It seems Takata has manufacturing issues beyond the technical details of its airbags. The Japanese company is not in the good graces of American authorities after declining a national recall in response to faulty airbag deployments, while authorities in Mexico are unhappy with health and safety issues at Takata's plant in Monclava, Mexico, where millions of inflators are being produced to service automaker recalls.
Honda recently started disclosing possible recalls related to airbag malfunctions in certain vehicles. The automaker is asking customers buying those used cars to sign a document that acknowledges they've been made aware of the issue. Buyers may be better informed, but such a signature could also shift liability away from the automaker.
Leading safety advocates call for independent investigation of NHTSA
Federal safety investigators put General Motors under a microscope earlier this week, asking the troubled automaker 107 detailed questions about its decade-long delay in recalling cars with a deadly defect. Now, it may be the federal government's turn to face questions.
Following the lead of Connecticut and New York, Ohio is the third state to make the knowing manufacture, import, installation or sale of counterfeit airbags a felony. Bill Am HB 177 was sponsored by Republican State Representative Dorothy Pelanda, backed by the Ohio Insurance Institute and the Ohio Automobile Dealers Association and signed into law by governor John Kasich.
Honda is in hot water due to an airbag glitch that is causing it to recall 405,400 vehicles. According to the campaign, the supplemental restraints might fire for no apparent reason. 342,000 of the affected vehicles are 2003 and 2004 Odyssey minivans, which gels with a National Highway Traffic Safety Administration investigation we reported on in June.
The recall bug strikes Toyota again. The automaker has issued a voluntary recall of three models that, in total, represent more than one million units. Around 752,000 2003-2004 Toyota Corolla and Matrix models are being recalled for airbag concerns, while a windshield wiper issue is causing the recall for close to 270,000 Lexus IS sedans from the 2006-2012 model years.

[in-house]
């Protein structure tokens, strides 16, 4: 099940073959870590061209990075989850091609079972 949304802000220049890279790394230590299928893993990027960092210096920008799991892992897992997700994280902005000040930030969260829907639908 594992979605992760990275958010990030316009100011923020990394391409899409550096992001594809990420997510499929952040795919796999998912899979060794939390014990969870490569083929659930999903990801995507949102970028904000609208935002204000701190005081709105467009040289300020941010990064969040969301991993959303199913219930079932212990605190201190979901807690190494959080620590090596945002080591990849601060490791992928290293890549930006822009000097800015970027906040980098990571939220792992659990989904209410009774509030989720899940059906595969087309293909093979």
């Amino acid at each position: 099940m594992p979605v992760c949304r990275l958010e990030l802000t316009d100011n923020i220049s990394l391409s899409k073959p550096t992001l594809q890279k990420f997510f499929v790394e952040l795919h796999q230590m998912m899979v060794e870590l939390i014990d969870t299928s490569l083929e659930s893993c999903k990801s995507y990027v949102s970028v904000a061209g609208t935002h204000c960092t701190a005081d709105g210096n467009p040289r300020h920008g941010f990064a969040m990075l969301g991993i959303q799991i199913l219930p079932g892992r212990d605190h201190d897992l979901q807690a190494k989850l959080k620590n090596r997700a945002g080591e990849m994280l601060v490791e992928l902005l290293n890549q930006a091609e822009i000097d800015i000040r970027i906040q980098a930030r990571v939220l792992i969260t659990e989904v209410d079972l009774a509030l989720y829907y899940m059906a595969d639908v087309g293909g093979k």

American Honda today announced a recall of approximately 748,000 Odyssey and Pilot models due to faulty airbag concerns. The vehicles in question are Odyssey minivans from the 2011 to 2013 model years and Pilot crossovers from the 2009 to 2013 model years.
The National Highway Transportation Safety Administration is warning vehicle owners of the dangers of counterfeit airbags. During NHTSA testing, the agency discovered fake components that could fail in a spectacular manner, either by not deploying during an accident or by launching hot shrapnel into the driver's face and hands. Currently, the government agency says it is unaware of how large the counterfeit airbag problem could be.
According to the coroner's office, Ronald Smith of Mardsen, South Shields in the UK "died as a result of the car crash and more pointedly because of the explosion of his airbag, and exposure to noxious substances."
The National Highway Traffic Safety Administration is investigating a number of vehicles for potentially faulty side airbags, according to The Detroit News. The airbags may have been manufactured with an ineffective mix of inflation gasses, which could leave the bags flat in the event of a collision. The defective hardware has found its way into models from Toyota, Honda, Subaru and Nissan, and has resulted in the recall of around 2,700 units so far. If NHTSA finds the defective airbags in other